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Suzanne D'Anna1 Molecules Compounds Chemical Reactions.

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Presentation on theme: "Suzanne D'Anna1 Molecules Compounds Chemical Reactions."— Presentation transcript:

1 Suzanne D'Anna1 Molecules Compounds Chemical Reactions

2 Suzanne D'Anna2 Molecules l two or more of same or different elements chemically combine H (atom) +H (atom) H 2 (molecule)

3 Suzanne D'Anna3 Compounds l two or more different atoms combine together to form a molecule called a compound 4H (atoms) + C (atom) CH 4 (molecule) (methane)

4 Suzanne D'Anna4 Chemical Reactions l when atoms combine or dissociate from other atoms: - new products are formed - chemical reactions are foundation of all life processes Chemical Bonds l formed when atoms unite chemically

5 Suzanne D'Anna5 Bond Formation l energy relationship (not physical) l involves reactions between electrons of reacting atoms l electrons in outermost shell are most important in bonding

6 Suzanne D'Anna6 Electrons l occupy specific regions in rotation around the nucleus of an atom l these regions vary in distances from the nucleus l each orbit around nucleus represents one electron shell or energy level

7 Suzanne D'Anna7 Electrons (cont.) l each shell holds a certain maximum number of electrons l innermost shell nearest nucleus never holds more than 2 electrons l second shell holds 8 (rule of 8’s) l third 18 l higher shells (7) hold many more electrons

8 Suzanne D'Anna8 Stability l atoms will react to maintain 8 electrons in their valence shell (except shell one which is full at 2 electrons) l if valence shell has less than 8 electrons the atom will gain, loose, or share electrons to remain stable

9 Suzanne D'Anna9 Electrons l electrons in energy level closest to nucleus are most strongly attracted to its + charge l electrons farthest from nucleus or + charge are most likely to react with other atoms

10 Suzanne D'Anna10 Bonding l most important electrons are those in outermost shell (valence shell) l inner shells do not necessarily take part in bonding

11 Suzanne D'Anna11 Types of Chemical Bonds

12 Suzanne D'Anna12 Ionic Bonds l formed when electrons are completely transferred from one atom to another l during bonding atoms gain or loose electrons l therefore atoms are no longer neutral l now called ions

13 Suzanne D'Anna13 Ions l are atoms that have gained or lost electrons l negatively or positively charged particles l Two types of ions: - anion (-) atom that has gained electrons - cation (+) atom that has lost electrons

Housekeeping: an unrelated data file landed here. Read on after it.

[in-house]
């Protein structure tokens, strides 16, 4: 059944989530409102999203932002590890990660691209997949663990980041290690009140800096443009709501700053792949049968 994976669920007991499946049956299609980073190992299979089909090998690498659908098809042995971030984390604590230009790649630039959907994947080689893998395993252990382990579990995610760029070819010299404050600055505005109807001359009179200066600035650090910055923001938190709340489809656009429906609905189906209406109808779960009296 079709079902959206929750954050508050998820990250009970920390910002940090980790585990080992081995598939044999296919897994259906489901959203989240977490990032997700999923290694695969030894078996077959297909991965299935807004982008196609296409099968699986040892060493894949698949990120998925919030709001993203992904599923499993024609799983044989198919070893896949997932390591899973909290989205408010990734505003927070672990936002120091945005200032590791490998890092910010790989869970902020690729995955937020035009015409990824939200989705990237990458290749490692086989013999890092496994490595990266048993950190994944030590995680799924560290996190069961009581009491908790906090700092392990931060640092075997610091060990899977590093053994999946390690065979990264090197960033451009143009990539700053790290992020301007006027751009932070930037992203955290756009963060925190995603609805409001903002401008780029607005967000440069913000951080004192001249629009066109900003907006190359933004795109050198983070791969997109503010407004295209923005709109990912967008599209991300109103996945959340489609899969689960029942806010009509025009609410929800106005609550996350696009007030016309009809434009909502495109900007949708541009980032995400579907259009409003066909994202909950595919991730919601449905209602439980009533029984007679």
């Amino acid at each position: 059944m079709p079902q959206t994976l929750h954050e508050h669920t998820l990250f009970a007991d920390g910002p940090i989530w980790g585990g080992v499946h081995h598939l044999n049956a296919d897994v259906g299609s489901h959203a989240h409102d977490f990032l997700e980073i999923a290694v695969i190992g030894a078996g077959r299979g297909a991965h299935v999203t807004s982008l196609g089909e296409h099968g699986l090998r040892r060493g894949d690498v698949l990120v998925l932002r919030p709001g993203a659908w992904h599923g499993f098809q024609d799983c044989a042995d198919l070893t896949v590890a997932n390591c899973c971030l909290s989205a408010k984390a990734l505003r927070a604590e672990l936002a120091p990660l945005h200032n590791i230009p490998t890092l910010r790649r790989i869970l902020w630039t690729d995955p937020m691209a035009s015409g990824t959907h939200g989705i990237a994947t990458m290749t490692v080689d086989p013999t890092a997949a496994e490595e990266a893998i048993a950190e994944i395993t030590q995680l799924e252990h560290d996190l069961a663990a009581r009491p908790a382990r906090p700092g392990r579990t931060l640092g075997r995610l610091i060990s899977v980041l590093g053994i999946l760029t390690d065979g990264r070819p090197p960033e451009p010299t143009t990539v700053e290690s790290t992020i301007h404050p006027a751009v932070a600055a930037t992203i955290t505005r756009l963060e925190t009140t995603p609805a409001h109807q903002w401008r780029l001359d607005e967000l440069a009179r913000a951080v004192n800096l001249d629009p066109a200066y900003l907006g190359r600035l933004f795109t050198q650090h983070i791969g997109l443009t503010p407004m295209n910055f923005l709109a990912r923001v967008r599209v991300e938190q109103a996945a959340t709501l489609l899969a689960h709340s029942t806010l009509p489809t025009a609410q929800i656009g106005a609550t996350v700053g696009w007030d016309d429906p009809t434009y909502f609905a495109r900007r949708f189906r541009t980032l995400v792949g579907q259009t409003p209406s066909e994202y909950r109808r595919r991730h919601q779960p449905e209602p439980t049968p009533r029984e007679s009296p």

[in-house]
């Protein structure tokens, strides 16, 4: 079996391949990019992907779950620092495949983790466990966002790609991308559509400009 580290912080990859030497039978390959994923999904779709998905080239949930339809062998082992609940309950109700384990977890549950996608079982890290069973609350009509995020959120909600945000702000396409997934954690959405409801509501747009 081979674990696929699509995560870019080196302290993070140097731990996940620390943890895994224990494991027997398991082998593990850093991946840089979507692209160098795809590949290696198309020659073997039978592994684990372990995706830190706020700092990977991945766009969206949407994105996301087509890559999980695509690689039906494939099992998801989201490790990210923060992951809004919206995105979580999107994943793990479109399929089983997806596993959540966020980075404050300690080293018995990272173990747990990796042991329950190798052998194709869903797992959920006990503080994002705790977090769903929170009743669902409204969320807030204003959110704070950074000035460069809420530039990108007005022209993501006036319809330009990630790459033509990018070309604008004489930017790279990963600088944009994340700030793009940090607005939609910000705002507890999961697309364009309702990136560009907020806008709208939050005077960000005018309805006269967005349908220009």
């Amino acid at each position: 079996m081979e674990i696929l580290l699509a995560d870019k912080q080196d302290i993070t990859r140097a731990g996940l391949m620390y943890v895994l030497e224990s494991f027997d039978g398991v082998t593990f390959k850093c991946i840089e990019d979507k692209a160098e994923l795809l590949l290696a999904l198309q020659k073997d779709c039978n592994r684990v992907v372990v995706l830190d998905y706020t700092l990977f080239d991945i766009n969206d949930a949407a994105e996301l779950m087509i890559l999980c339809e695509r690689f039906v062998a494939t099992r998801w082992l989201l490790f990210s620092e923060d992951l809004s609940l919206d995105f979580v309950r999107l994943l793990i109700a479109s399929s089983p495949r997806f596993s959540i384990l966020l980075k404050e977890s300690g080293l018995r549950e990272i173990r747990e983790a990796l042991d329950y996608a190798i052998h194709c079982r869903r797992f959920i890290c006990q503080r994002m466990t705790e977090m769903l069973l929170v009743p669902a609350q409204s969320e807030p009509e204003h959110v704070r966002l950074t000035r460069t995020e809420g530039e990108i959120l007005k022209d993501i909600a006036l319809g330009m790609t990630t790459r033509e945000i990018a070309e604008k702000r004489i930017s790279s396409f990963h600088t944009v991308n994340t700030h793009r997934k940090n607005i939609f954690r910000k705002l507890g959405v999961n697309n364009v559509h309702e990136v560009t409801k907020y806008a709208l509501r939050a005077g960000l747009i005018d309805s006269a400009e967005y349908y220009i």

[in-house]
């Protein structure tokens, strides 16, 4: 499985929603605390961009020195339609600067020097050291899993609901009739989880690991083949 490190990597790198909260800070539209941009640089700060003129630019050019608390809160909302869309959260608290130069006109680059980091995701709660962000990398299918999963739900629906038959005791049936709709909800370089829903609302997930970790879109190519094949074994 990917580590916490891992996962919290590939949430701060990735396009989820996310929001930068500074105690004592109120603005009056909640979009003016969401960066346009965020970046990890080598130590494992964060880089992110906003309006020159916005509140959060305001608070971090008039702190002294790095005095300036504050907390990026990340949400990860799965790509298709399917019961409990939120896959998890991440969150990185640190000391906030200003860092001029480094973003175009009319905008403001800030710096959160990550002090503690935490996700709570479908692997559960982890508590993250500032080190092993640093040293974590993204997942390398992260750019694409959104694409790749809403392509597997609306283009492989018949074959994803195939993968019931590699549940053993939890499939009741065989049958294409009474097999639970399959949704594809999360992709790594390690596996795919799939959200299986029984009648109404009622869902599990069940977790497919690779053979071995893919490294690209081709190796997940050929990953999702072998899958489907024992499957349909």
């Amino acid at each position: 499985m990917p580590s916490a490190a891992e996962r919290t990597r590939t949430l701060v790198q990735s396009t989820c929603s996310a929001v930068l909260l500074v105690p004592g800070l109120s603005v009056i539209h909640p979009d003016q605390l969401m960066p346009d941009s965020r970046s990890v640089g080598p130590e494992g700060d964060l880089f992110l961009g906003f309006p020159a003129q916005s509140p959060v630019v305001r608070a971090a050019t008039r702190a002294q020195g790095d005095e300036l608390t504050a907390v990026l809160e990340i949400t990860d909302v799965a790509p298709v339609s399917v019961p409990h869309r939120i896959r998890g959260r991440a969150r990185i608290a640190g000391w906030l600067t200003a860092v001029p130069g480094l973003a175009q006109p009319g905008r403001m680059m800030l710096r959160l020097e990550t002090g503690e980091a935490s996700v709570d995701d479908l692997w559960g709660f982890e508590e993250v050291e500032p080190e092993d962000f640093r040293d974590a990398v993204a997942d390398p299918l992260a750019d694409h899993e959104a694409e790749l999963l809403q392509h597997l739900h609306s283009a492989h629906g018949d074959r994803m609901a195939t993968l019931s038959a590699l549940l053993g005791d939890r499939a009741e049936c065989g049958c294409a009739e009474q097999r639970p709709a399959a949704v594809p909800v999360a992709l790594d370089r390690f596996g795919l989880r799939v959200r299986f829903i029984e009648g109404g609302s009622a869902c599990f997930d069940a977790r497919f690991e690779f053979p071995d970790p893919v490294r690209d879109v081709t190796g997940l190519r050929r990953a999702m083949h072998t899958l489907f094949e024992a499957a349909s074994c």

14 Suzanne D'Anna14 Electrolytes l are ions in solution l ionic solution is capable of conducting electrical current

15 Suzanne D'Anna15 Sodium (atomic number = 11) l valence shell has 1 electron l incomplete l if 1 electron is lost it will have more protons than electrons l + charge l cation

16 Suzanne D'Anna16 Chlorine (atomic number = 17) l valence shell has 7 electrons l incomplete, needs one electron to fill valence shell l if 1 electron is gained it will have more electrons than neutrons l - charge l anion

17 Suzanne D'Anna17 Ionic Bond - Sodium Chloride l sodium tends to give up its single electron in its valence shell l chlorine will pick up one electron to completely fill its valence shell

18 Suzanne D'Anna18 Covalent Bonds

19 Suzanne D'Anna19 Covalent Bonds l bonds in which atoms share electrons l more common bond in the body than ionic l electrons of combining atoms are neither lost or gained l electrons are shared

20 Suzanne D'Anna20 Single Covalent Bond H 2 (H H) l when two atoms share one pair of electrons (H-H) l valence electrons are shared l shared electrons orbit whole molecule and satisfy stability needs of both hydrogen atoms

21 Suzanne D'Anna21 Double Covalent Bond Oxygen (O O) l occurs when two atoms share two pairs of electrons

22 Suzanne D'Anna22 Triple Covalent Bond Nitrogen (N N) l occurs when three pairs of electrons are shared

23 Suzanne D'Anna23 Nonpolar Covalent Bonds l electrons are shared equally between two atoms l strongest of all chemical bonds l electrons spend approximately equal time around each nucleus l Example: - carbon:carbon, and hydrogen:hydrogen bonds are nonpolar covalent

24 Suzanne D'Anna24 Polar Covalent Bonds l unequal sharing of electrons between atoms l one atom attracts shared electrons more strongly than the other l Example: - hydrogen and oxygen in a molecule of water

25 Suzanne D'Anna25 Hydrogen Bonds l attraction between partially ( - ) or ( + ) charged atoms l Examples: - exist between adjacent H 2 O molecules - between polarized regions of same large molecules (protein) - between two strands of a DNA molecule

26 Suzanne D'Anna26 Chemical Reactions

27 Suzanne D'Anna27 Chemical Reactions l involved in making or breaking bonds between atoms l new bonds are formed l total amount of atoms remains the same l new arrangement or combination

28 Suzanne D'Anna28 Synthesis Reaction (anabolism) l two or more molecules or reactants bond together to form larger complex molecule l involve bond formation l energy-requiring reaction l growth/constructive l repair

29 Suzanne D'Anna29 Synthesis Reaction (anabolism) l A + B AB l 2H + O H 2 O

30 Suzanne D'Anna30 Decomposition Reaction (catabolism) l molecule is broken down into smaller parts l synthesis reaction in reverse l energy is released l destructive l Example: - digestion of foods into building blocks

31 Suzanne D'Anna31 Decomposition Reaction (catabolism) l AB A+B l NaCl Na + + Cl -

32 Suzanne D'Anna32 Exchange Reaction l involve synthesis and decomposition reactions l bonds are made and broken l molecule parts switched

33 Suzanne D'Anna33 Exchange Reaction l AB + CD AD + CB l Example: - iron-containing complex in RBC unloads carbon dioxide and picks up oxygen in lungs.

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